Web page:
Warner Bros. are, as is their prerogative, taking it steady with Justice League. This is their shot at Marvel Movieverse style glory, creating not just a single hit film, but a whole, cyclically boosted network of pictures. Only fools would rush in.
But I do think the studio should take the shot in target, when they’ve sized it up and done the prep. I do think a Justice League movie could work.
Mark Millar, it seems, doesn’t agree.
Speaking to Sci-Fi Now, Millar outlined some reasons that he thinks a Justice League adaptation wouldn’t cut it at all.
His first, general complaint is that the characters are old:
The characters were created 75 years ago, even the newest major character was created 68 years ago, so they’re in a really weird time…
So far, I don’t follow him, but he does have character-specific worries too. Here he is on Green Lantern:
His power is that he manifests green plasma from his imagination and uses them as weapons against someone? Even that in itself if you just imagine then watching a fight scene with a guy who’s like a hundred feet away making plasma manifestations fight someone – it’s not exactly raucous, getting up close and personal.
Okay, not a terrible observation but far from a deal breaker. And then, slightly less well-argued are his points against The Flash:
The Flash has door handles on the side of his mask and if he doesn’t wear that mask, I’ll be pissed off, you know what I mean? They’re in a weird, weird situation – if you’ve got a guy who moves at the speed of light up against the Weather Wizard and Captain Cold or whatever, then your movie’s over in two seconds.
Millar is also rather worried about Aquaman’s ability to communicate in his native environment:
Aquaman can’t even talk under water. If you think about it in comics it’s fine, you just have a speech balloon, but how do you have Atlantis and people talking under water? Are they gonna talking telepathically? Is it going to be body forms?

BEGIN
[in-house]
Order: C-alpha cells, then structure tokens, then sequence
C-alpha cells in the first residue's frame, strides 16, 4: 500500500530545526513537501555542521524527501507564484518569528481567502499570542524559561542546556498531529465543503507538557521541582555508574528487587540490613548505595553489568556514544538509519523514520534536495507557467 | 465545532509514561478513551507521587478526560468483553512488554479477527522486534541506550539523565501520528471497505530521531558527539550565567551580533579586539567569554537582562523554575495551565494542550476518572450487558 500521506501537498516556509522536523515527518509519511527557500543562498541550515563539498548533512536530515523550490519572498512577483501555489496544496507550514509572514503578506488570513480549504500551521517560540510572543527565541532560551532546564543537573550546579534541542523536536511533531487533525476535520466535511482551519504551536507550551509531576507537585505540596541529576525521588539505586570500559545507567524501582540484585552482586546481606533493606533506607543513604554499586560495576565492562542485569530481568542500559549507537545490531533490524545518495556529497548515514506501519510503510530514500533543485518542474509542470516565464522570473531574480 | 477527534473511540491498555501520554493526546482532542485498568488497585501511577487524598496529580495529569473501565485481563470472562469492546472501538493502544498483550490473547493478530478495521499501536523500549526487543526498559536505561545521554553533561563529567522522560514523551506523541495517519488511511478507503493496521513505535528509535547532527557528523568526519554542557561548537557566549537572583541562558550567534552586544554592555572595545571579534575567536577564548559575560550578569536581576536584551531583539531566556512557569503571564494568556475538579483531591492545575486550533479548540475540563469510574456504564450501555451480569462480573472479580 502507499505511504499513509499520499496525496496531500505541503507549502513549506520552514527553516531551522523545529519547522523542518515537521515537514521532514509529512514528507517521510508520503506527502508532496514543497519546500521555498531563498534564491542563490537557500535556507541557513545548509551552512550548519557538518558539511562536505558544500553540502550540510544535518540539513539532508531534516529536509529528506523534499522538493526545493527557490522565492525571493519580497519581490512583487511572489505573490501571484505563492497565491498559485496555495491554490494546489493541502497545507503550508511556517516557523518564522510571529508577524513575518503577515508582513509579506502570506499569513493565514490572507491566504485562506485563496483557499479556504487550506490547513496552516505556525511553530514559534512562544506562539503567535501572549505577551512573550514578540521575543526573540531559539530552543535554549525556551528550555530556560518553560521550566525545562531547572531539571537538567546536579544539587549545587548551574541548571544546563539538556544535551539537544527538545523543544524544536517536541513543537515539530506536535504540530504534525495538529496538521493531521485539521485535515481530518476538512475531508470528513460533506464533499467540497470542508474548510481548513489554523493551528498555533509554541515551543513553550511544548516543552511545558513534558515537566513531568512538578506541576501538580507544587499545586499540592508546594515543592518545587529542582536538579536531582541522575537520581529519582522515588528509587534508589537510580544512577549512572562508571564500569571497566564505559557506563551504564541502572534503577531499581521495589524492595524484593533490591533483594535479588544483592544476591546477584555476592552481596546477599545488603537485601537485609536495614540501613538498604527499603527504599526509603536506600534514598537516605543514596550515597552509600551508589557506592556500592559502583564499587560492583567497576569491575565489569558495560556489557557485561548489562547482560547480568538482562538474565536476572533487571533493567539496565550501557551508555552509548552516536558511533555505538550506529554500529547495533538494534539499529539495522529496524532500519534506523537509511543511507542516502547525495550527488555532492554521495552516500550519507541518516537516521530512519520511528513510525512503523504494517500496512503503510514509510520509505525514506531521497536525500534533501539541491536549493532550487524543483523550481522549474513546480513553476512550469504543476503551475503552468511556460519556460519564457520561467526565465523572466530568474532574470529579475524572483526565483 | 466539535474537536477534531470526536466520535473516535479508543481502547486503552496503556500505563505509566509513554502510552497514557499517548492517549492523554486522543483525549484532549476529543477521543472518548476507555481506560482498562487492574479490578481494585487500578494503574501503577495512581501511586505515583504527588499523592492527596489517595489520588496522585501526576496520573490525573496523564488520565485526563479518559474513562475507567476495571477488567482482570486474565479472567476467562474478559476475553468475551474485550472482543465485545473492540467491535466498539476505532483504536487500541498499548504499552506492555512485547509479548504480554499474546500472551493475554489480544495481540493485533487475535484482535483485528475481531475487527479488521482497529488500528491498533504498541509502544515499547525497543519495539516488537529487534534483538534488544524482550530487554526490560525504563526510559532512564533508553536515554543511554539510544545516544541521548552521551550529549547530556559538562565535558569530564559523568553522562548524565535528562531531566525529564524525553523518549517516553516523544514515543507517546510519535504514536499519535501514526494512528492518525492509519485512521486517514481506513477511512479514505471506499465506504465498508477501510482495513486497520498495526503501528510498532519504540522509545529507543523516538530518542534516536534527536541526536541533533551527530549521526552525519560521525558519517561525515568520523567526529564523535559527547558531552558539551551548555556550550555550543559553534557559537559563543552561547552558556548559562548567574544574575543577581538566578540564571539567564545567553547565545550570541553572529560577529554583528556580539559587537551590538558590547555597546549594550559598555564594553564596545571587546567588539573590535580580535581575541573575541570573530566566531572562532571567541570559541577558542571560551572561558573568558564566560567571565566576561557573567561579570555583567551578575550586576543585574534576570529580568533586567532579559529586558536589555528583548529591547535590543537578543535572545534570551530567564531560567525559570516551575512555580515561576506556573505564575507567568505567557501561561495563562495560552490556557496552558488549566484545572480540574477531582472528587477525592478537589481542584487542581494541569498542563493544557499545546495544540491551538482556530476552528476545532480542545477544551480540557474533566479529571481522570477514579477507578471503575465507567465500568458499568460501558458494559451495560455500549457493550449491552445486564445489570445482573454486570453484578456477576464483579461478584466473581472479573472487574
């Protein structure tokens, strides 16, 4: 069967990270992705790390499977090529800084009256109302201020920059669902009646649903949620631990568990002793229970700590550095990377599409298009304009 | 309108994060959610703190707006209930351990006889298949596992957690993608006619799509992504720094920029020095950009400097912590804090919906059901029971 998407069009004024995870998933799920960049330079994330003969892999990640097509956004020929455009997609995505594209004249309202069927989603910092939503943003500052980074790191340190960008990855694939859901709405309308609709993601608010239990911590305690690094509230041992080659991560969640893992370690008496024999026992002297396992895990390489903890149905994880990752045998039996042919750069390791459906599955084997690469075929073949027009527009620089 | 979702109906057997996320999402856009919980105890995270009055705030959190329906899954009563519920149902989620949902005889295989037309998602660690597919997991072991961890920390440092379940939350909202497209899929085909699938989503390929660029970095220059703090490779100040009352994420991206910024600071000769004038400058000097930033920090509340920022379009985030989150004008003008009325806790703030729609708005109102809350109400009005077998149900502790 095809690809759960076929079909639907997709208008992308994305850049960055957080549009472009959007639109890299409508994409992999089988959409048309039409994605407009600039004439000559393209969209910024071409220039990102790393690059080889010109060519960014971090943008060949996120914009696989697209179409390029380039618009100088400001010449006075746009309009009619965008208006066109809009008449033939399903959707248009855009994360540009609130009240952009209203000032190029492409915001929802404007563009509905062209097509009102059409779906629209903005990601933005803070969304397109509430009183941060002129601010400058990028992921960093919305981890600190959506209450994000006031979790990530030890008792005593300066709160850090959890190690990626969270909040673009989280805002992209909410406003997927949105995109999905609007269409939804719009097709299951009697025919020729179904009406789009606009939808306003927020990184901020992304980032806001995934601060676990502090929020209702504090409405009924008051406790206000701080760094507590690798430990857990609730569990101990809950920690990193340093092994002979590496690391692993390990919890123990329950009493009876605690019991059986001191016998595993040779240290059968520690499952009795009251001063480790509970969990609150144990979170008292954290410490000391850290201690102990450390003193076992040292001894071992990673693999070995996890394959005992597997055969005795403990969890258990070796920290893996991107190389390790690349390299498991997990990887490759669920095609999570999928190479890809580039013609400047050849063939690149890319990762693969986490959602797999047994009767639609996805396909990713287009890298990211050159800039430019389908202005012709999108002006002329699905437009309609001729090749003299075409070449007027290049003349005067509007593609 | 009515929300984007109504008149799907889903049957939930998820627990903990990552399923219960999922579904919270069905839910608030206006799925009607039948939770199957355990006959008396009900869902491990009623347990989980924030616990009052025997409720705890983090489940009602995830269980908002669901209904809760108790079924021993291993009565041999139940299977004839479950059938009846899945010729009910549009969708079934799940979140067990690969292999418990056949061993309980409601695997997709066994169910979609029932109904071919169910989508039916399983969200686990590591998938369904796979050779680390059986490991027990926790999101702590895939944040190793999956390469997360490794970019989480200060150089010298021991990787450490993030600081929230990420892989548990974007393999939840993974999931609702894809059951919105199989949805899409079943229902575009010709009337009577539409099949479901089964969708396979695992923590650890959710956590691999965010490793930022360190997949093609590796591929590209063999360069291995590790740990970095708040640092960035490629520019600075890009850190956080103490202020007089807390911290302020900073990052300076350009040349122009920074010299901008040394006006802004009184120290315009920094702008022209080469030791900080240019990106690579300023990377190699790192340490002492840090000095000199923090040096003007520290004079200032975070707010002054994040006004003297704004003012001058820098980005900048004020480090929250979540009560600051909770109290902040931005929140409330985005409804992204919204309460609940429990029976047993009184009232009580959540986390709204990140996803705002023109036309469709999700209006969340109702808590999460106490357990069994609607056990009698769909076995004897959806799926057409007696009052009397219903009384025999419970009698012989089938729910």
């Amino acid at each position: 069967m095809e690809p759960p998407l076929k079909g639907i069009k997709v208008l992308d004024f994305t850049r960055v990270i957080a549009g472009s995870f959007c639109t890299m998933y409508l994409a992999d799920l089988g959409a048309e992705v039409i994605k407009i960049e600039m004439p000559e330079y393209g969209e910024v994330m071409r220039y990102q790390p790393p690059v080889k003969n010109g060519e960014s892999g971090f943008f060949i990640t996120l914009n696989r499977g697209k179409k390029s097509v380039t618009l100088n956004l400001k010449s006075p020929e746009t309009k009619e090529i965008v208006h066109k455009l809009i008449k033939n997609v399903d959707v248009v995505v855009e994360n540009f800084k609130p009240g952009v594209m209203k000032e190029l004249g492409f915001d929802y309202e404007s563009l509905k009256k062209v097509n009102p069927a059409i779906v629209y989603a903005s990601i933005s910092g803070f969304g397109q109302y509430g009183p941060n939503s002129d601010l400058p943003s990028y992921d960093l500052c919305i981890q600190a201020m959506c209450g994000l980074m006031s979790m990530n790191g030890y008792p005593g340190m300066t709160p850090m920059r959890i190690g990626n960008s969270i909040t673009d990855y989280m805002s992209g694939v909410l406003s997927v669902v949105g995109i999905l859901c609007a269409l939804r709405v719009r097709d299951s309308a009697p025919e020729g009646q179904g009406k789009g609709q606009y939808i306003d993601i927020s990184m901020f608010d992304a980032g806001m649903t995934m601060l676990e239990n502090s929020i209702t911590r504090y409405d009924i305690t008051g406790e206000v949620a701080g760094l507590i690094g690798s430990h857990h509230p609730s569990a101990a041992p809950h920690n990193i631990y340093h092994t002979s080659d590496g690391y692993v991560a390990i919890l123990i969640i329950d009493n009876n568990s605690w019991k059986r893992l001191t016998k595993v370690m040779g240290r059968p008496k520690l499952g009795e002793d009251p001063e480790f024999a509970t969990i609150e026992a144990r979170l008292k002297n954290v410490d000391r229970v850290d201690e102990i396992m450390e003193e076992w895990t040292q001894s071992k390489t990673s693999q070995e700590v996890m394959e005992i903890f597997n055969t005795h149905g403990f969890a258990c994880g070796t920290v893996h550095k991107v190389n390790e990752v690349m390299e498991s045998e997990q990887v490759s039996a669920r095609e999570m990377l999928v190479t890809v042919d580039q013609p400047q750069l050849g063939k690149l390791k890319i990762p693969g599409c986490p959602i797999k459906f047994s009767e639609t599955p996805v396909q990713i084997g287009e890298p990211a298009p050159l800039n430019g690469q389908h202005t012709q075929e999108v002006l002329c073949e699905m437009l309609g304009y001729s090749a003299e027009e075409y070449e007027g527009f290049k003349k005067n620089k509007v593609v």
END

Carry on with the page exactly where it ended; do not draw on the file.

There’s not an insurmountable problem in the lot. In fact, all of these obstacles are easily soluble.
Still, Millar hammers his point home by slamming the whole combination:
The actual logistics of each member of the Justice League is disastrous, and you put them all together and I think you get an excellent way of losing $200 million.
Over at Fox, Millar is nurturing a shared comic book movie universe. That one will blend The X-Men, The Fantastic Four, Deadpool and, very possibly, a few other stragglers that can be pulled in from the peripheries of the X and 4 universes. He’s got a lot of odd problems and legacy quirks to work with too.
Surely there’s even an equivalent of “door handles” to be had in Fox’s roster of oddballs.
Translating comics into movies requires translation. An adaptation will adapt. Millar knows full well that some things that work on the page need to be left behind, reconfigured and reinvented in order to make a movie version of a comic come together.
There’s really no question of whether or not a Justice League movie could add up properly, it’s just a matter of what Warner Bros. will add and subtract to make it all balance.
Same at Fox. And it was just the same with Marvel.